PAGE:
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mahemoff Aug 6, 2013

@karmi This is with an ActiveRecord where I'm manually implementing Tire::Model::Callbacks because some records are private. I noticed the records weren't being deleted until I removed those lines (Rails 3.2.13).

Based on your explanation, it's probably okay for me to remove those lines as I'm handling the callbacks manually anyway.

mahemoff commented Aug 6, 2013

@karmi This is with an ActiveRecord where I'm manually implementing Tire::Model::Callbacks because some records are private. I noticed the records weren't being deleted until I removed those lines (Rails 3.2.13).

Based on your explanation, it's probably okay for me to remove those lines as I'm handling the callbacks manually anyway.

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karmi Aug 6, 2013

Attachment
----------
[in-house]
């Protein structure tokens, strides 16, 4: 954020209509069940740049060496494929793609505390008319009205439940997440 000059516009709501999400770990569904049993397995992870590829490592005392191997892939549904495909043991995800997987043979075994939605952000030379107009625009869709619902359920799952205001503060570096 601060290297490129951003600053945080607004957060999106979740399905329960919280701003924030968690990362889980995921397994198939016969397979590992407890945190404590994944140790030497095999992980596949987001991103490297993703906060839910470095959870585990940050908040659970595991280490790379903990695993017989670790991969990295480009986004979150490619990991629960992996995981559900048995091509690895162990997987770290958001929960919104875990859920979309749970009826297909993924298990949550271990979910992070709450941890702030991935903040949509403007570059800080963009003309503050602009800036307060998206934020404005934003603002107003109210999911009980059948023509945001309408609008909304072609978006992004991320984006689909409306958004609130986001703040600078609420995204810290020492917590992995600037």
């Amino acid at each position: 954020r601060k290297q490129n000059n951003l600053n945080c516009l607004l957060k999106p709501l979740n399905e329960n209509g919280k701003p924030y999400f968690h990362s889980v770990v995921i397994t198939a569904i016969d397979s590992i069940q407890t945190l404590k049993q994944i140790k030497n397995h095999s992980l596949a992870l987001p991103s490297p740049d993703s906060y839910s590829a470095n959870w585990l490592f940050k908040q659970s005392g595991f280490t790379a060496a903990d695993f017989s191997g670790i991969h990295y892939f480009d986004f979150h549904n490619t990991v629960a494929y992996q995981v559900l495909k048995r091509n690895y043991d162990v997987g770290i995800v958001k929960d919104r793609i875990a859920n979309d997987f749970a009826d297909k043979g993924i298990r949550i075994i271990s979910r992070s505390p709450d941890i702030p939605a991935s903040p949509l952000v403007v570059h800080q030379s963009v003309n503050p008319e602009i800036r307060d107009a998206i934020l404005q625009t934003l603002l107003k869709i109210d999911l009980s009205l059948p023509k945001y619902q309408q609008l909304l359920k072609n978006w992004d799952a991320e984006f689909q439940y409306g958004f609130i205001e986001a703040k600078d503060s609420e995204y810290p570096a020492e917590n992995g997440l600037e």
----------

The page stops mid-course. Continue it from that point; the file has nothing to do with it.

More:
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@mahemoff This sounds like a bug -- would it be feasible to create an isolated example or even an integration test? No worries if not.

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karmi commented Aug 6, 2013

@mahemoff This sounds like a bug -- would it be feasible to create an isolated example or even an integration test? No worries if not.

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mahemoff Aug 6, 2013

I'll try to find time in the next few days.

I don't really think it's a Tire bug though.

mahemoff commented Aug 6, 2013

I'll try to find time in the next few days.

I don't really think it's a Tire bug though.